Did you ever consider that you
might want to do “special needs” planning even if you
don’t have any special needs children or grandchildren?
Can you imagine how one of your children could come to
have special needs after you’re gone? Read about what
happened to John and Elizabeth.
John and Elizabeth had
three children, and their estate planning attorney prepared
a living trust that passed their estate in equal
shares to these children. At John and Elizabeth's death,
the estate was estimated to be $2,400,000, and
after taxes and expenses, the children will be left with
$1,800,000 ($600,000 each) that will be kept in trust for
All three of John and Elizabeth's
children had children of their own.
A short time later, John and
Elizabeth's son Jerry was involved in a terrible accident.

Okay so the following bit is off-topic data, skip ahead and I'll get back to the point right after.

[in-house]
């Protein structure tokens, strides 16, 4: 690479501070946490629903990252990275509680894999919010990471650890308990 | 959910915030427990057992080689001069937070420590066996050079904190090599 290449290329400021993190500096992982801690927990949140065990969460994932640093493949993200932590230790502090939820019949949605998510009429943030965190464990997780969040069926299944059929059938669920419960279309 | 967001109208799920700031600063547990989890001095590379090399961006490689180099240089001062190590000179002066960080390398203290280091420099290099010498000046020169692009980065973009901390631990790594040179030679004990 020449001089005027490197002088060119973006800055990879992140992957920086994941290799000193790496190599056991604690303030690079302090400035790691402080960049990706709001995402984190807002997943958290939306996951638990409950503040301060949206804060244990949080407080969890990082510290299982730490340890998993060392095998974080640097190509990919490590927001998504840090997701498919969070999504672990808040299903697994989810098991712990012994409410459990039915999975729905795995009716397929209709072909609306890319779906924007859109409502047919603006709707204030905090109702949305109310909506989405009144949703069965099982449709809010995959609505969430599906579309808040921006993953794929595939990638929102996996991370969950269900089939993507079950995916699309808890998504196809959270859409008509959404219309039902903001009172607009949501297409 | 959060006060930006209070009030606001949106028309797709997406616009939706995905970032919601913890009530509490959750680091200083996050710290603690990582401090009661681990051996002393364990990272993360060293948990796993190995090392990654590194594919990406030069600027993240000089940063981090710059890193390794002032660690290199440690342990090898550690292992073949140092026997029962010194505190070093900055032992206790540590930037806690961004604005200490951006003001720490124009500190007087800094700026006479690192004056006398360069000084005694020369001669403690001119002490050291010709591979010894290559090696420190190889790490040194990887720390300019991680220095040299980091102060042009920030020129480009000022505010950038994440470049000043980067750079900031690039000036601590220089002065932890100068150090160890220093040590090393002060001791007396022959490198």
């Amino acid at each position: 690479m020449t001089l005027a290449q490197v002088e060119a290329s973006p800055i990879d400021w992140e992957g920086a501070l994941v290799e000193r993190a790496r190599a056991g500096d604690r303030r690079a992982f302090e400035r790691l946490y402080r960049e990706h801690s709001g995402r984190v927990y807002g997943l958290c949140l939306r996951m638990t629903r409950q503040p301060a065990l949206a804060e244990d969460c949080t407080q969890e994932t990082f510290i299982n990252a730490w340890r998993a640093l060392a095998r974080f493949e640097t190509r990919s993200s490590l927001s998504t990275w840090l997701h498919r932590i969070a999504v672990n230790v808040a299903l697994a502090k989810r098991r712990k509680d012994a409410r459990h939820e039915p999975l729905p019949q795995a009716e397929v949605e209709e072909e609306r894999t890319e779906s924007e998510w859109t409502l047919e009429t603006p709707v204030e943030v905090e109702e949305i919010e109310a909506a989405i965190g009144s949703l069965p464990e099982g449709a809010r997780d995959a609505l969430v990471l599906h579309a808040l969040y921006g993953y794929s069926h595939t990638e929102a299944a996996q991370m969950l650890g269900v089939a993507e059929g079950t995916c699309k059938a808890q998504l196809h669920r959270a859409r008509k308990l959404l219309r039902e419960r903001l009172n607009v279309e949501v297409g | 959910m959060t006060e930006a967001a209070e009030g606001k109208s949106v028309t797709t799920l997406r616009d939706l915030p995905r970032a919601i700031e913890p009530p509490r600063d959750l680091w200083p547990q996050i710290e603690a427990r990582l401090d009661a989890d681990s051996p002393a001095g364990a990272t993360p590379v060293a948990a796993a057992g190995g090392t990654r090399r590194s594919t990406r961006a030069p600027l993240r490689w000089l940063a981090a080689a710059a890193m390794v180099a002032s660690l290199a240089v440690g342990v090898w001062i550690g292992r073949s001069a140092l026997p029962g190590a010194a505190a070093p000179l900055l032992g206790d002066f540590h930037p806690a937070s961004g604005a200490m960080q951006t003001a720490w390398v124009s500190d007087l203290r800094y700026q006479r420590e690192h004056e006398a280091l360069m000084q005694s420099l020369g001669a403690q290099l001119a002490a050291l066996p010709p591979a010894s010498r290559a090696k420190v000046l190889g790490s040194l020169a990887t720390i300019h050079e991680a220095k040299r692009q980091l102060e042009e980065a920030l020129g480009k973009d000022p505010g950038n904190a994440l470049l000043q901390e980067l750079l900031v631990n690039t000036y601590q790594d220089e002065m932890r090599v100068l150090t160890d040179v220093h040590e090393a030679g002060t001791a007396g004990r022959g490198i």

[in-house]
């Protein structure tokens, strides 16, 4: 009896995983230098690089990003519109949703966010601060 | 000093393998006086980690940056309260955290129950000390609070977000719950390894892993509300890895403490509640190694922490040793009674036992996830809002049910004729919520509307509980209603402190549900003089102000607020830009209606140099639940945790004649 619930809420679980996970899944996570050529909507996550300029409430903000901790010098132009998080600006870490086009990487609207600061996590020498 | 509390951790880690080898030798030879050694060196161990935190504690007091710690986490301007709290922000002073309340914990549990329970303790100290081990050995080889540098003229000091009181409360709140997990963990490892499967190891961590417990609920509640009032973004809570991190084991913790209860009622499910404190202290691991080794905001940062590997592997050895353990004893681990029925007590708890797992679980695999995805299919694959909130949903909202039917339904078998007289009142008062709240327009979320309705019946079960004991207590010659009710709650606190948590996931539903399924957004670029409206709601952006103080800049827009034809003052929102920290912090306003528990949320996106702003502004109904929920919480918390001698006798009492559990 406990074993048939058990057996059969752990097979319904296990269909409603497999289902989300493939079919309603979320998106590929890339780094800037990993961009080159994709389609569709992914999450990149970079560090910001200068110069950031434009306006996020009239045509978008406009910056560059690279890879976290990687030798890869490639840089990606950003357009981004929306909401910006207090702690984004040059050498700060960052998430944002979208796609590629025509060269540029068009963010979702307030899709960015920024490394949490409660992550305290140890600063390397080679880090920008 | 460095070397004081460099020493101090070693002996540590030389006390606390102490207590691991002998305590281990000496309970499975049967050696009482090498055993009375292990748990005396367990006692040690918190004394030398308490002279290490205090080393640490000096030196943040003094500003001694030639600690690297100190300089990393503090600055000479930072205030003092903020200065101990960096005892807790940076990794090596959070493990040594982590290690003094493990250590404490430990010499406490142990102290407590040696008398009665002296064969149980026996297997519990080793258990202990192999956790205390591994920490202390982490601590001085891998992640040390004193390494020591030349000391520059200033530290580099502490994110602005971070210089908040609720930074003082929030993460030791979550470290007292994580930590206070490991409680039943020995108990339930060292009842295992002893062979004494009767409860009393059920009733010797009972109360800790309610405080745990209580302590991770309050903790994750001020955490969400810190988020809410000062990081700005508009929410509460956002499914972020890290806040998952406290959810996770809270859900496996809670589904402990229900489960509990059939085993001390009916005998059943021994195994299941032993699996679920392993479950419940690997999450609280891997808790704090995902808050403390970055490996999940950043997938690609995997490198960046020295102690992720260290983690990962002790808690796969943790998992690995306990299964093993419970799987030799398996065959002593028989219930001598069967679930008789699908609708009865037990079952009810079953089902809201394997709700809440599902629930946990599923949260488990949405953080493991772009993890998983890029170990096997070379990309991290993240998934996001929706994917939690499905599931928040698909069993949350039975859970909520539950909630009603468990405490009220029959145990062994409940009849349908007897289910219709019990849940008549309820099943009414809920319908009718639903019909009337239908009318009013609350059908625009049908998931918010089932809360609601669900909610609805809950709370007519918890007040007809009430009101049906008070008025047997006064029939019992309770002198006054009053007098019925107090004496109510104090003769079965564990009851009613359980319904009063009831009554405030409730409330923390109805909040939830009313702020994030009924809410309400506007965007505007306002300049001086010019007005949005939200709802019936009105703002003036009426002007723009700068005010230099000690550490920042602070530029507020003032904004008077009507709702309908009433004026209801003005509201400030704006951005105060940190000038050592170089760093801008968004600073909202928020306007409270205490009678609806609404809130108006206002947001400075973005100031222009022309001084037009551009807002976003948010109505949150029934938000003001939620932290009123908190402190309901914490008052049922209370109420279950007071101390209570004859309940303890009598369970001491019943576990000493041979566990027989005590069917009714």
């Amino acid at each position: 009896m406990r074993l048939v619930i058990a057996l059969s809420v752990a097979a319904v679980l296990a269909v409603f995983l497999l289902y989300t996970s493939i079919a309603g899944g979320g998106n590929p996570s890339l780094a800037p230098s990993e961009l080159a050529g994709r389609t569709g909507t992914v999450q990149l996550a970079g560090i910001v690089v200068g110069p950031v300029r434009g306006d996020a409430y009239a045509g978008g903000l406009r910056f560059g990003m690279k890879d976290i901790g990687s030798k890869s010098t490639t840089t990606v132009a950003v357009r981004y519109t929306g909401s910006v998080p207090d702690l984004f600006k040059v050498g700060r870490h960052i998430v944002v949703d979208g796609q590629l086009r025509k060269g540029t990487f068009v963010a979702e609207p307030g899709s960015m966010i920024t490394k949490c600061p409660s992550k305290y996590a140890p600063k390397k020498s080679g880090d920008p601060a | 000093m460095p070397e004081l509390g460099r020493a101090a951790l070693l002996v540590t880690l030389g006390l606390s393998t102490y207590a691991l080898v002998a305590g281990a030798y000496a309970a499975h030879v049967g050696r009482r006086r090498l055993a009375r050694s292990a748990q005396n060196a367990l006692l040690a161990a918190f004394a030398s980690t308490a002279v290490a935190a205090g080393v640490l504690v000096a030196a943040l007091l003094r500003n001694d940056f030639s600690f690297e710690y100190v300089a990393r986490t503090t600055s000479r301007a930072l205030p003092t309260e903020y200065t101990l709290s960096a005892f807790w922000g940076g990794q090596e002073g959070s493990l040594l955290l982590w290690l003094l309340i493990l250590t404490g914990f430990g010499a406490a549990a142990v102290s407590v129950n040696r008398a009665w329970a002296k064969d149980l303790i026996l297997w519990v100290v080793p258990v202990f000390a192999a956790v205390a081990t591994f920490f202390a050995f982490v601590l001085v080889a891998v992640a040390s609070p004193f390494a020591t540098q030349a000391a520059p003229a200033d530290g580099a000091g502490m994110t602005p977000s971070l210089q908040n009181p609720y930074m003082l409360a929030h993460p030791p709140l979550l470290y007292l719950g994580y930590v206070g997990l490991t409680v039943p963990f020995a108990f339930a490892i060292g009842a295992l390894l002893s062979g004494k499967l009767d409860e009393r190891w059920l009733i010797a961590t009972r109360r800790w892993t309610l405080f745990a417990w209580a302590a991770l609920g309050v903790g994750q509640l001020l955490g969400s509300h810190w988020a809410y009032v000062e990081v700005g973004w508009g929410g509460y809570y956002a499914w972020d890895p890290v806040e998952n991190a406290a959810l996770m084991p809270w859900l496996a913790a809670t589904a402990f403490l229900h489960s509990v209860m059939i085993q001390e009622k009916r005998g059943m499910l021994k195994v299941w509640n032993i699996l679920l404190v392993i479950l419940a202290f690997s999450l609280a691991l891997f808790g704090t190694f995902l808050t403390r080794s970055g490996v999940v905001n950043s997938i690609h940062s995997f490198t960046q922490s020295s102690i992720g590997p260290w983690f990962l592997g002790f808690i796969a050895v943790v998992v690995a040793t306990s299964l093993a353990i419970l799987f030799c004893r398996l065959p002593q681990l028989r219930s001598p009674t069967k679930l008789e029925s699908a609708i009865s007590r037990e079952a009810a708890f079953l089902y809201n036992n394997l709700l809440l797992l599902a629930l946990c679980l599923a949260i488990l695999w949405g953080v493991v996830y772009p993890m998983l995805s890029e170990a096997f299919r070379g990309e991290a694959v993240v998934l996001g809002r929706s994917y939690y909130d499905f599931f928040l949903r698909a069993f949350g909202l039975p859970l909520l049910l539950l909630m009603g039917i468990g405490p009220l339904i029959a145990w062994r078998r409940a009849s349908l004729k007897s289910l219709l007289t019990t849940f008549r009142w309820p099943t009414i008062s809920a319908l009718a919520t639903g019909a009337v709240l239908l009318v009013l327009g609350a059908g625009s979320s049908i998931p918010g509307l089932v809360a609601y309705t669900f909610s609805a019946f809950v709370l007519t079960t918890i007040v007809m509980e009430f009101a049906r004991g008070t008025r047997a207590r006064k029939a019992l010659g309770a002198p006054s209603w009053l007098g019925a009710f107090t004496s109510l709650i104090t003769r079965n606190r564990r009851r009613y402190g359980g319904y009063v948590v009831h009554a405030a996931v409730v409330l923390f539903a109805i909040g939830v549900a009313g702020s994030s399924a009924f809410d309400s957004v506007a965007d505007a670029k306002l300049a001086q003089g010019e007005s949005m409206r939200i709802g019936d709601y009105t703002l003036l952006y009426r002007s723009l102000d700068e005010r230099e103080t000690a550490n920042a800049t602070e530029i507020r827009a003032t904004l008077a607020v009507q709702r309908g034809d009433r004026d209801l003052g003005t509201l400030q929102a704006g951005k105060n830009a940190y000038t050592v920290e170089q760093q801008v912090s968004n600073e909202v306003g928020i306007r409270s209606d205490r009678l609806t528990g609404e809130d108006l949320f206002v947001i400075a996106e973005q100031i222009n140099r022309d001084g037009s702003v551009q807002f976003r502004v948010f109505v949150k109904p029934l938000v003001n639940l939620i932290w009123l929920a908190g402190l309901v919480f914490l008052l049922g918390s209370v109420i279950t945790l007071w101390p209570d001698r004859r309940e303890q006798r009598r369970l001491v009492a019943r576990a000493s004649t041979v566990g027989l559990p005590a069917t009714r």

Jerry was injured so badly that he was unable to care for
The person named as guardian immediately sought help for
Jerry's medical expenses
from Medicaid or other means-based government programs.
They were shocked to learn that the entire $600,000
set aside for Jerry must be spent on medical expenses before
Medicaid would assist him.
As an alternative, the guardian learns that the assets
could be placed in a
special kind of trust to be used for Jerry's benefit. But at
Jerry's death, the trust must reimburse Medicaid
for what was spent for care during his life.
This result could have been avoided by
creating a special needs trust.
A special needs trust is specially designed to hold
the inheritance of a beneficiary, and to be used for needs
above and beyond those covered by government programs.
These trusts contain instructions that allow the
Trustee to meet the needs of the beneficiary, but prohibit
the Trustee from providing for those needs if already covered
by Medicaid or other programs. It also prohibits the
Trustee from using the assets to reimburse any government
program after the beneficiary’s death.
As a result, the inheritance can be
used at the discretion of the
Trustee, and anything left over at the time of Jerry's
death could be passed on to his children.
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